DID YOU KNOW?
An insight on how the industry, purchasing, and selling real estate really works.
Everyone needs a professional who is knowledgeable and experienced when purchasing or selling a home. However, a REALTOR’s reputation is far more important than what he or she knows, believe it or not. The reputation among the public is not as critical as the reputation among other REALTOR’s. We all like to work with people we like because we trust them, their dependable, and are a pleasure to work with and REALTOR’s are no different. If you’re working with someone who has a reputation of being difficult, rude, and “shady,” fellow REALTOR’s will find a way to avoid working with this individual and ultimately, it will impact you as well.
When a seller accepts an offer with financing, negotiations re-open for both parties if the appraisal value comes in lower than the original offer price.TIP for Buyers:In other words, if the appraisal value comes in lower than your original offer price, you are not legally bound to proceed at that price. In this scenario, you have 3 options:
If you feel that you are offering too much for a particular property, but love the home – the goal is to have the seller accept your offers. So, even if you make an offer at asking price and feel hesitant on the value, the appraisal contingency will always protect you.
- Re-negotiate with the seller.
- Cancel, if the seller is not willing to re-negotiate at the appraisal value price.
- If the seller is not willing to re-negotiate, you can elect to pay the difference from the appraisal value and offer price (note: Lenders provide loans based on the appraisal value, so if you are making a 20% down payment and want to pay the difference, you will have to come up with 20% plus the difference and deposit these funds into escrow).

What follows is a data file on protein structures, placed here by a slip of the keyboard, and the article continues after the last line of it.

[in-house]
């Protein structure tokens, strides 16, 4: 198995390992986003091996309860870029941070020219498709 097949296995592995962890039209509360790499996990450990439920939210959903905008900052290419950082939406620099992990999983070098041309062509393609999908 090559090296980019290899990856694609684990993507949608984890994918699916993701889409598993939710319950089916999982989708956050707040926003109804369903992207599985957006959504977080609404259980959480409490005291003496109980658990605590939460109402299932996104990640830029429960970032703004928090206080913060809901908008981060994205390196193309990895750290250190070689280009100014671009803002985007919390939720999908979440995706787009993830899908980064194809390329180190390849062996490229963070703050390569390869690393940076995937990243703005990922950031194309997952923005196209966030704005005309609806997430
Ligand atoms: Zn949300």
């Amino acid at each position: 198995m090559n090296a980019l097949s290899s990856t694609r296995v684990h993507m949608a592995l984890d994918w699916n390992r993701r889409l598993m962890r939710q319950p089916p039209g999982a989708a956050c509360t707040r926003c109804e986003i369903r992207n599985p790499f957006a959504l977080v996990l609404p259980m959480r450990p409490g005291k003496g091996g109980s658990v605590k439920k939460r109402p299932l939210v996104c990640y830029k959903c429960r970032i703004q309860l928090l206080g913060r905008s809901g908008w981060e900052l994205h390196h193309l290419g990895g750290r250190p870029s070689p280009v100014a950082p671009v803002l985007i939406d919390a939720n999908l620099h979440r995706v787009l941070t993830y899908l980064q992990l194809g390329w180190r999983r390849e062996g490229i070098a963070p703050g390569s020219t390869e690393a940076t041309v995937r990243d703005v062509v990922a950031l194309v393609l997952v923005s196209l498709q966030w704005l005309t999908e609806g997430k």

When you are looking to purchase a home with financing, a house typically needs to meet some minimum criteria before most financing can be secured:
- There should be no unfinished sub-flooring. Floors may be covered with carpet, tile, hardwood – you can even paint them – but all floors should have some kind of covering.
- No walls, no loan. All walls must be textured and painted with no outstanding or incomplete work, exposed carpentry, or visible wiring.
- If there is a space for a fixture, it needs to be occupied. This includes windows, electrical outlets, light switches, lighting, faucets, and toilets. They don’t all necessarily have to work, but they do need to be installed so wiring and plumbing are not visible.
Requirements are subject to change per each lender. Please consult with your lender and or mortgage broker for more information and insight.
A “BROKER” in the state of California is seen as an employer of an AGENT (aka: Salesperson). In order for an AGENT to legally work in real estate, they have to be employed by a BROKER. The key difference between BROKERS & AGENTS is liability. In the event that a seller or consumer of real estate wants to bring legal agent against his/her AGENT, they are really bringing legal action against the employing BROKER. Additional differences include, scope of experience, education, and licensing requirements. Overall, a BROKER is the highest level of professional in real estate and license that can be attained in the state of California.
An “AGENT” in the state of California is seen as an employee of the BROKER. An AGENT must work under a BROKER in order to work or conduct in real estate transactions. As mentioned in #3, the scope of experience, licensing requirements, and liability are the key differences.